SPARTANSBURG — Things started to get out of hand at Spartansburg Borough Council’s meeting Tuesday night — until council President Bob Hopkins put his foot down.

During the February meeting, council had discussed the order of snow-plow drivers. One of the drivers — Allan Fisher — is a brother of Councilman Terry Fisher, who wanted to move Allen Fisher from the third driver to be called to the second driver. Rick Johnson is the main driver, and Chuck Gilbert is the second driver.

All three drivers attended Tuesday’s meeting to get more information.

Johnson asked council how much snow should be removed in front of the stores. Council said the way the snow is being plowed now is working fine.

Council members Nathan Blakeslee, Terry Fisher, and Susie Bleicher said the snow removal has been very satisfactory.

“It’s working good,” Terry Fisher said. “People have complimented us.”

Blakeslee said his street is plowed the best it’s ever been plowed, and Bleicher said she’s heard a lot of compliments from people about how good the plowing has been.

But Gilbert and Allan Fisher thought council was being negative toward them, and they became defensive. Gilbert asked if “anyone had a problem with him,” and Allan Fisher said that he had been “bad-mouthed.”

Before things got out of hand, Hopkins called an executive session for personnel.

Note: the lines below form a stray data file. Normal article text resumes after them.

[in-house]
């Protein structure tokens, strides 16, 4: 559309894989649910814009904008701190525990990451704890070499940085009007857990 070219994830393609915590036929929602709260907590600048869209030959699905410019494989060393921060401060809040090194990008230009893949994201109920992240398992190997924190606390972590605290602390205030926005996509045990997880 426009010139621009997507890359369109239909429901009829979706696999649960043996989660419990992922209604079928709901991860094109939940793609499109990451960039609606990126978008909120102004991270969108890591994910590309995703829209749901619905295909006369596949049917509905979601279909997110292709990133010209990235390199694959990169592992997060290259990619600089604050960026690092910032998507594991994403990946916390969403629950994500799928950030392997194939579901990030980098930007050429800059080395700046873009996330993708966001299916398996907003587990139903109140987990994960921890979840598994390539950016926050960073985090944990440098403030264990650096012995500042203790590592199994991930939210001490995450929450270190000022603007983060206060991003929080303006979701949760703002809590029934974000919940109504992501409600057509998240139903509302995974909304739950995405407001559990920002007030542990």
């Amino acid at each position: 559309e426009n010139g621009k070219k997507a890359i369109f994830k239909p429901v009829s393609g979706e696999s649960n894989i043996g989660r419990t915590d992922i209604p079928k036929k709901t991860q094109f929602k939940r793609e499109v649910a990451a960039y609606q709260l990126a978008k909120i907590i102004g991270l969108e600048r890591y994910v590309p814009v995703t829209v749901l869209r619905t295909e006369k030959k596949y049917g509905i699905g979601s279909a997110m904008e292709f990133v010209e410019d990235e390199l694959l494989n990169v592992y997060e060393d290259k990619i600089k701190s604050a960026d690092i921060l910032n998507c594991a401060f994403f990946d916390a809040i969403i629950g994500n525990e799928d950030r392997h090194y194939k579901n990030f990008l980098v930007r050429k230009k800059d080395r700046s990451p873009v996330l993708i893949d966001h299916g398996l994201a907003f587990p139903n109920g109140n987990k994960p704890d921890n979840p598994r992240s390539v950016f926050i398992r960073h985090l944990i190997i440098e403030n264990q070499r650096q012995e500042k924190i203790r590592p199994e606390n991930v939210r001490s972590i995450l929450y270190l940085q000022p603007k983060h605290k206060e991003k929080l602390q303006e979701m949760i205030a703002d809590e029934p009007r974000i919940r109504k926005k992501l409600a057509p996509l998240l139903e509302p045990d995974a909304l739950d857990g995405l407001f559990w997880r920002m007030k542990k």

When the meeting resumed, Hopkins said council had made a decision on the snow plowing.

“Rick Johnson is our man,” Hopkins said. “He calls who he sees fit to get the job done.”

Councilman Dick Dean, who oversees the streets department, was not at Tuesday’s meeting. According to the minutes from the January meeting, Dean was contacted about the snow plowing. He confirmed that Johnson is the first driver, Gilbert is the second, and Allan Fisher is the third driver.

Johnson asked council about the regulations for shoveling sidewalks because, he said, Ben Byler is not keeping the sidewalk cleared of snow in front of Ashley’s Pub on Main Street. Johnson was concerned about a possible lawsuit if someone falls.

Hopkins said the borough would not be sued because Byler is in violation, not the borough.

“We have an ordinance that states people are supposed to keep their sidewalks plowed in front of their residences,” Hopkins said.

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